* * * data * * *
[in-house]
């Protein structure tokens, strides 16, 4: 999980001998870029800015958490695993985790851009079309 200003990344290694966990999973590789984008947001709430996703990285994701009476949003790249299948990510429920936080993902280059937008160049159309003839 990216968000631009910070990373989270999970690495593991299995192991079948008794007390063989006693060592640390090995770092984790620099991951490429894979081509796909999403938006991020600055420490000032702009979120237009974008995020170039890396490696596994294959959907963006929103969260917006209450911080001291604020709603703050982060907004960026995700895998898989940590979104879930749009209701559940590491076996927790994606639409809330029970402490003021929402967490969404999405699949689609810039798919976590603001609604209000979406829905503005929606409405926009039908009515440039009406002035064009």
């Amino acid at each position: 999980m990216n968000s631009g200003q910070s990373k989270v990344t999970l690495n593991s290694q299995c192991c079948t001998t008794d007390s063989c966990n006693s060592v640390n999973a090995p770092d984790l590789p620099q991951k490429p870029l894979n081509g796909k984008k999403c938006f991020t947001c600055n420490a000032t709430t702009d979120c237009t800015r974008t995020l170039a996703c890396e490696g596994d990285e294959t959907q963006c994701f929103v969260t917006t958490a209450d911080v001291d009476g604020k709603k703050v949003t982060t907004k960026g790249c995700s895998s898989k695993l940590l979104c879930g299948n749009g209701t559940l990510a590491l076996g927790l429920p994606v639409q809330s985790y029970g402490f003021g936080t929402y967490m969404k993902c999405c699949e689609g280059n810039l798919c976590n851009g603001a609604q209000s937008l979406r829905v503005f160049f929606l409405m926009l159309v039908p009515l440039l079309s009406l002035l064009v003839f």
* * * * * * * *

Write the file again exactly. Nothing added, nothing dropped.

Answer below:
[in-house]
């Protein structure tokens, strides 16, 4: 999980001998870029800015958490695993985790851009079309 200003990344290694966990999973590789984008947001709430996703990285994701009476949003790249299948990510429920936080993902280059937008160049159309003839 990216968000631009910070990373989270999970690495593991299995192991079948008794007390063989006693060592640390090995770092984790620099991951490429894979081509796909999403938006991020600055420490000032702009979120237009974008995020170039890396490696596994294959959907963006929103969260917006209450911080001291604020709603703050982060907004960026995700895998898989940590979104879930749009209701559940590491076996927790994606639409809330029970402490003021929402967490969404999405699949689609810039798919976590603001609604209000979406829905503005929606409405926009039908009515440039009406002035064009």
């Amino acid at each position: 999980m990216n968000s631009g200003q910070s990373k989270v990344t999970l690495n593991s290694q299995c192991c079948t001998t008794d007390s063989c966990n006693s060592v640390n999973a090995p770092d984790l590789p620099q991951k490429p870029l894979n081509g796909k984008k999403c938006f991020t947001c600055n420490a000032t709430t702009d979120c237009t800015r974008t995020l170039a996703c890396e490696g596994d990285e294959t959907q963006c994701f929103v969260t917006t958490a209450d911080v001291d009476g604020k709603k703050v949003t982060t907004k960026g790249c995700s895998s898989k695993l940590l979104c879930g299948n749009g209701t559940l990510a590491l076996g927790l429920p994606v639409q809330s985790y029970g402490f003021g936080t929402y967490m969404k993902c999405c699949e689609g280059n810039l798919c976590n851009g603001a609604q209000s937008l979406r829905v503005f160049f929606l409405m926009l159309v039908p009515l440039l079309s009406l002035l064009v003839f």